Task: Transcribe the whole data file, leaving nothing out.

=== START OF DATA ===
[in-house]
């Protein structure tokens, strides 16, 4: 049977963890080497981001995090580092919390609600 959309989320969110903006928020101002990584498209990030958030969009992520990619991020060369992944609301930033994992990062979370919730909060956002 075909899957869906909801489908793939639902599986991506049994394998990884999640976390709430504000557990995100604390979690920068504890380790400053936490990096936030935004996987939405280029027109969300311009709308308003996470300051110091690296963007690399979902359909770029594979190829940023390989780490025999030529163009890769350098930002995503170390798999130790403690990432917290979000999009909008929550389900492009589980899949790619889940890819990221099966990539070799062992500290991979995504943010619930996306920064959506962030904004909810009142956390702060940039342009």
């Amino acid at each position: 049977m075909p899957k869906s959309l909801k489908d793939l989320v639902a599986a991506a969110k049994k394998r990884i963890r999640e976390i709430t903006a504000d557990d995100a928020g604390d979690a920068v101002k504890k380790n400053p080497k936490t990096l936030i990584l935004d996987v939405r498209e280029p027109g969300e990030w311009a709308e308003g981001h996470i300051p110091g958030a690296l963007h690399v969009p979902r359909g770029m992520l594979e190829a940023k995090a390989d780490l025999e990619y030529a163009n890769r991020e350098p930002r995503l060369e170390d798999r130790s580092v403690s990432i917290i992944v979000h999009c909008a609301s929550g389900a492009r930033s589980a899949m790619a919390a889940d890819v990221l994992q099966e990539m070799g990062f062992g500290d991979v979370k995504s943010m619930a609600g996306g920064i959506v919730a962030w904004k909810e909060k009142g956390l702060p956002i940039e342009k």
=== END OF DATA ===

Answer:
[in-house]
């Protein structure tokens, strides 16, 4: 049977963890080497981001995090580092919390609600 959309989320969110903006928020101002990584498209990030958030969009992520990619991020060369992944609301930033994992990062979370919730909060956002 075909899957869906909801489908793939639902599986991506049994394998990884999640976390709430504000557990995100604390979690920068504890380790400053936490990096936030935004996987939405280029027109969300311009709308308003996470300051110091690296963007690399979902359909770029594979190829940023390989780490025999030529163009890769350098930002995503170390798999130790403690990432917290979000999009909008929550389900492009589980899949790619889940890819990221099966990539070799062992500290991979995504943010619930996306920064959506962030904004909810009142956390702060940039342009």
């Amino acid at each position: 049977m075909p899957k869906s959309l909801k489908d793939l989320v639902a599986a991506a969110k049994k394998r990884i963890r999640e976390i709430t903006a504000d557990d995100a928020g604390d979690a920068v101002k504890k380790n400053p080497k936490t990096l936030i990584l935004d996987v939405r498209e280029p027109g969300e990030w311009a709308e308003g981001h996470i300051p110091g958030a690296l963007h690399v969009p979902r359909g770029m992520l594979e190829a940023k995090a390989d780490l025999e990619y030529a163009n890769r991020e350098p930002r995503l060369e170390d798999r130790s580092v403690s990432i917290i992944v979000h999009c909008a609301s929550g389900a492009r930033s589980a899949m790619a919390a889940d890819v990221l994992q099966e990539m070799g990062f062992g500290d991979v979370k995504s943010m619930a609600g996306g920064i959506v919730a962030w904004k909810e909060k009142g956390l702060p956002i940039e342009k």